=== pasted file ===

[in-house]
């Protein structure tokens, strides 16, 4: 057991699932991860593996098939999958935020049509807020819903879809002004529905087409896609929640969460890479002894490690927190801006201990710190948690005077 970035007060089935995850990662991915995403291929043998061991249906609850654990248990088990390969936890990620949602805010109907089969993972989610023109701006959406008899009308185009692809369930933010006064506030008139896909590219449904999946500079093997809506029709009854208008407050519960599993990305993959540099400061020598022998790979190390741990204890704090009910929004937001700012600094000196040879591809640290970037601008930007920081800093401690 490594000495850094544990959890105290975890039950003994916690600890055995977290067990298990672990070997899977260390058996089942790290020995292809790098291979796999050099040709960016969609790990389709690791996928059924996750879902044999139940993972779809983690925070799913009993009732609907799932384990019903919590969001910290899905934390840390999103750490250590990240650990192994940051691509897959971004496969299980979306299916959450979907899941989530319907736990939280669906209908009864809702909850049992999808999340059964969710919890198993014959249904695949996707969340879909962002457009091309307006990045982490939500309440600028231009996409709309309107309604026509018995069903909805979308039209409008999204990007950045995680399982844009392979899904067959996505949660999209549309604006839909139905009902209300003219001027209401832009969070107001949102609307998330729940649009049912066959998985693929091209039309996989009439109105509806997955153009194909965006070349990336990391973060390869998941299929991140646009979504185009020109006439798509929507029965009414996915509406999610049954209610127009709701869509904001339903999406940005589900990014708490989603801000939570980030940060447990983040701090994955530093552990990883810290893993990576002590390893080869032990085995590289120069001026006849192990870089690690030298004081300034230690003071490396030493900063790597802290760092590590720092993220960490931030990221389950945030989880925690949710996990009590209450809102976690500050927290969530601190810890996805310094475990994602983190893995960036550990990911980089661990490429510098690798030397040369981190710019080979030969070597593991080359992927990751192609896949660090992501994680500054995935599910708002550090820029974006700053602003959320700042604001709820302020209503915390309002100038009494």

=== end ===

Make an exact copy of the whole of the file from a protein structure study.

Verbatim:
[in-house]
């Protein structure tokens, strides 16, 4: 057991699932991860593996098939999958935020049509807020819903879809002004529905087409896609929640969460890479002894490690927190801006201990710190948690005077 970035007060089935995850990662991915995403291929043998061991249906609850654990248990088990390969936890990620949602805010109907089969993972989610023109701006959406008899009308185009692809369930933010006064506030008139896909590219449904999946500079093997809506029709009854208008407050519960599993990305993959540099400061020598022998790979190390741990204890704090009910929004937001700012600094000196040879591809640290970037601008930007920081800093401690 490594000495850094544990959890105290975890039950003994916690600890055995977290067990298990672990070997899977260390058996089942790290020995292809790098291979796999050099040709960016969609790990389709690791996928059924996750879902044999139940993972779809983690925070799913009993009732609907799932384990019903919590969001910290899905934390840390999103750490250590990240650990192994940051691509897959971004496969299980979306299916959450979907899941989530319907736990939280669906209908009864809702909850049992999808999340059964969710919890198993014959249904695949996707969340879909962002457009091309307006990045982490939500309440600028231009996409709309309107309604026509018995069903909805979308039209409008999204990007950045995680399982844009392979899904067959996505949660999209549309604006839909139905009902209300003219001027209401832009969070107001949102609307998330729940649009049912066959998985693929091209039309996989009439109105509806997955153009194909965006070349990336990391973060390869998941299929991140646009979504185009020109006439798509929507029965009414996915509406999610049954209610127009709701869509904001339903999406940005589900990014708490989603801000939570980030940060447990983040701090994955530093552990990883810290893993990576002590390893080869032990085995590289120069001026006849192990870089690690030298004081300034230690003071490396030493900063790597802290760092590590720092993220960490931030990221389950945030989880925690949710996990009590209450809102976690500050927290969530601190810890996805310094475990994602983190893995960036550990990911980089661990490429510098690798030397040369981190710019080979030969070597593991080359992927990751192609896949660090992501994680500054995935599910708002550090820029974006700053602003959320700042604001709820302020209503915390309002100038009494």